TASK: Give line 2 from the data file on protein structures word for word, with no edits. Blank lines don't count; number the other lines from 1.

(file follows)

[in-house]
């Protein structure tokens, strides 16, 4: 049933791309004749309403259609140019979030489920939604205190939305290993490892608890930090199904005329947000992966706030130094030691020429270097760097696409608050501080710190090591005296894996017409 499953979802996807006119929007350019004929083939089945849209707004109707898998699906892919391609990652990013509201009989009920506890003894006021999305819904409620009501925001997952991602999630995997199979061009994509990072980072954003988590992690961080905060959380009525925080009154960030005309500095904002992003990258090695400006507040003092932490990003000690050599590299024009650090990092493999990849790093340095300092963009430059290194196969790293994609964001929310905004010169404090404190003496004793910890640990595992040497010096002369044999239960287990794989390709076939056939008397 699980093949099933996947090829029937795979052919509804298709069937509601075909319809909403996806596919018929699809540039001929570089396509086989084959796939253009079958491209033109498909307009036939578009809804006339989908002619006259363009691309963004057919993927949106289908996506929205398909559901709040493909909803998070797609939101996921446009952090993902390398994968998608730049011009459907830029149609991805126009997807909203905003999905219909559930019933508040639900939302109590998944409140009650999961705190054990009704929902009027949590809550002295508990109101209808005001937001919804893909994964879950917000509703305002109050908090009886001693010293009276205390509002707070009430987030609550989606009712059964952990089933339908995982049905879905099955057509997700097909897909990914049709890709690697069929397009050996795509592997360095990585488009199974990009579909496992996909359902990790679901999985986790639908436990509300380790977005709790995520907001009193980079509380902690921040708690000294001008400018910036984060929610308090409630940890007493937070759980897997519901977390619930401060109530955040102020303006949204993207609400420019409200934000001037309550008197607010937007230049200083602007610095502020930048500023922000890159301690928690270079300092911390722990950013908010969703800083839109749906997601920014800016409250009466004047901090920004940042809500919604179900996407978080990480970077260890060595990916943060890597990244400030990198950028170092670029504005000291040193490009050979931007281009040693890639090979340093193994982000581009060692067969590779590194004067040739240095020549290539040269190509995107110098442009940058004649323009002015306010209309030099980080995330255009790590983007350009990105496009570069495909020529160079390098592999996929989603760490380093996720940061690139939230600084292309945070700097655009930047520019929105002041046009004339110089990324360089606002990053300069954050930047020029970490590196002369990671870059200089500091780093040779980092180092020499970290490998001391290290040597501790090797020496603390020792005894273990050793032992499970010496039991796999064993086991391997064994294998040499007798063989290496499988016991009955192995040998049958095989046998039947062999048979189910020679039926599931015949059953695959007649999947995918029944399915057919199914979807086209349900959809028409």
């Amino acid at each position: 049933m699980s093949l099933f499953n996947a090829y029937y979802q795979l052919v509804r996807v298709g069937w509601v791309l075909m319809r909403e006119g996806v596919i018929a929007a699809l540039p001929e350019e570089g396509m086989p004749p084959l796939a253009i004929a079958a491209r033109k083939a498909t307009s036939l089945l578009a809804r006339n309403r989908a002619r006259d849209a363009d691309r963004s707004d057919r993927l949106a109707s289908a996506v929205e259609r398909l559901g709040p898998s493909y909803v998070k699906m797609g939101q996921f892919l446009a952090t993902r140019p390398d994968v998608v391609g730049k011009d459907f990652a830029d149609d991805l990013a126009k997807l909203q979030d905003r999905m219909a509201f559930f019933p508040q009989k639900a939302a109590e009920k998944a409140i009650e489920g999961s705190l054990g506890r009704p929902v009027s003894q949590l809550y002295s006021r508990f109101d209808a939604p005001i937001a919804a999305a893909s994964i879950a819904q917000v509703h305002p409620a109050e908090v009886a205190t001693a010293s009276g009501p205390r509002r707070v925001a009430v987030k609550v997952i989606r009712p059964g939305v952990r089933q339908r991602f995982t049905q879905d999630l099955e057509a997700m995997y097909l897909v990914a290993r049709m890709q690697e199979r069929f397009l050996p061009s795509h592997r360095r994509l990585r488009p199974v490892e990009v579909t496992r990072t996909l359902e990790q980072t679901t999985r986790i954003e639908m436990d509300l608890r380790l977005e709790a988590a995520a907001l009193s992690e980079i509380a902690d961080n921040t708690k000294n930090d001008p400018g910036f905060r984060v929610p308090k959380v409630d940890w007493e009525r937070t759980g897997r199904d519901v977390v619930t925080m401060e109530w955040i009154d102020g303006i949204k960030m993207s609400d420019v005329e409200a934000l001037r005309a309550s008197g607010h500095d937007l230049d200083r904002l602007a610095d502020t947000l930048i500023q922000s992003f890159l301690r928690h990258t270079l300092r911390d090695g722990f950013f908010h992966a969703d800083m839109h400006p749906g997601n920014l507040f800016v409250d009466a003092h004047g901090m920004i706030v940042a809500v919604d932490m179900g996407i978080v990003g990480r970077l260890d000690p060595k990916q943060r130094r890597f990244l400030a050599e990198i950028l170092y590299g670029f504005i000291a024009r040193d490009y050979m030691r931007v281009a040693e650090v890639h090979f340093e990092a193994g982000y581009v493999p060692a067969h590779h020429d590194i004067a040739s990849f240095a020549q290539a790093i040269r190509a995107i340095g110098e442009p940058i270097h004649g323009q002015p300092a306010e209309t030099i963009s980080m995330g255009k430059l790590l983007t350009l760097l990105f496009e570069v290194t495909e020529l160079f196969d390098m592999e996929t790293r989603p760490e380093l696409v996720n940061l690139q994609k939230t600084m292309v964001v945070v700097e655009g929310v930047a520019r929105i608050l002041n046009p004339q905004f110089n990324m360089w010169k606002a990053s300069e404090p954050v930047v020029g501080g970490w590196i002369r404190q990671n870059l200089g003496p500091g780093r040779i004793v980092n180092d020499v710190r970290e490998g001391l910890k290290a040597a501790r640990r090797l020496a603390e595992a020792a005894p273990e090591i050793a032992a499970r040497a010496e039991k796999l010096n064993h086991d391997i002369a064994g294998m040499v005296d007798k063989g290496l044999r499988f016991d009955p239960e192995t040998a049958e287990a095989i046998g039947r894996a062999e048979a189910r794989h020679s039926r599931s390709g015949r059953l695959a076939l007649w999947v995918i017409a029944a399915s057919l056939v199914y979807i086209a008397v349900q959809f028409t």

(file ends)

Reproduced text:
């Protein structure tokens, strides 16, 4: 049933791309004749309403259609140019979030489920939604205190939305290993490892608890930090199904005329947000992966706030130094030691020429270097760097696409608050501080710190090591005296894996017409 499953979802996807006119929007350019004929083939089945849209707004109707898998699906892919391609990652990013509201009989009920506890003894006021999305819904409620009501925001997952991602999630995997199979061009994509990072980072954003988590992690961080905060959380009525925080009154960030005309500095904002992003990258090695400006507040003092932490990003000690050599590299024009650090990092493999990849790093340095300092963009430059290194196969790293994609964001929310905004010169404090404190003496004793910890640990595992040497010096002369044999239960287990794989390709076939056939008397 699980093949099933996947090829029937795979052919509804298709069937509601075909319809909403996806596919018929699809540039001929570089396509086989084959796939253009079958491209033109498909307009036939578009809804006339989908002619006259363009691309963004057919993927949106289908996506929205398909559901709040493909909803998070797609939101996921446009952090993902390398994968998608730049011009459907830029149609991805126009997807909203905003999905219909559930019933508040639900939302109590998944409140009650999961705190054990009704929902009027949590809550002295508990109101209808005001937001919804893909994964879950917000509703305002109050908090009886001693010293009276205390509002707070009430987030609550989606009712059964952990089933339908995982049905879905099955057509997700097909897909990914049709890709690697069929397009050996795509592997360095990585488009199974990009579909496992996909359902990790679901999985986790639908436990509300380790977005709790995520907001009193980079509380902690921040708690000294001008400018910036984060929610308090409630940890007493937070759980897997519901977390619930401060109530955040102020303006949204993207609400420019409200934000001037309550008197607010937007230049200083602007610095502020930048500023922000890159301690928690270079300092911390722990950013908010969703800083839109749906997601920014800016409250009466004047901090920004940042809500919604179900996407978080990480970077260890060595990916943060890597990244400030990198950028170092670029504005000291040193490009050979931007281009040693890639090979340093193994982000581009060692067969590779590194004067040739240095020549290539040269190509995107110098442009940058004649323009002015306010209309030099980080995330255009790590983007350009990105496009570069495909020529160079390098592999996929989603760490380093996720940061690139939230600084292309945070700097655009930047520019929105002041046009004339110089990324360089606002990053300069954050930047020029970490590196002369990671870059200089500091780093040779980092180092020499970290490998001391290290040597501790090797020496603390020792005894273990050793032992499970010496039991796999064993086991391997064994294998040499007798063989290496499988016991009955192995040998049958095989046998039947062999048979189910020679039926599931015949059953695959007649999947995918029944399915057919199914979807086209349900959809028409």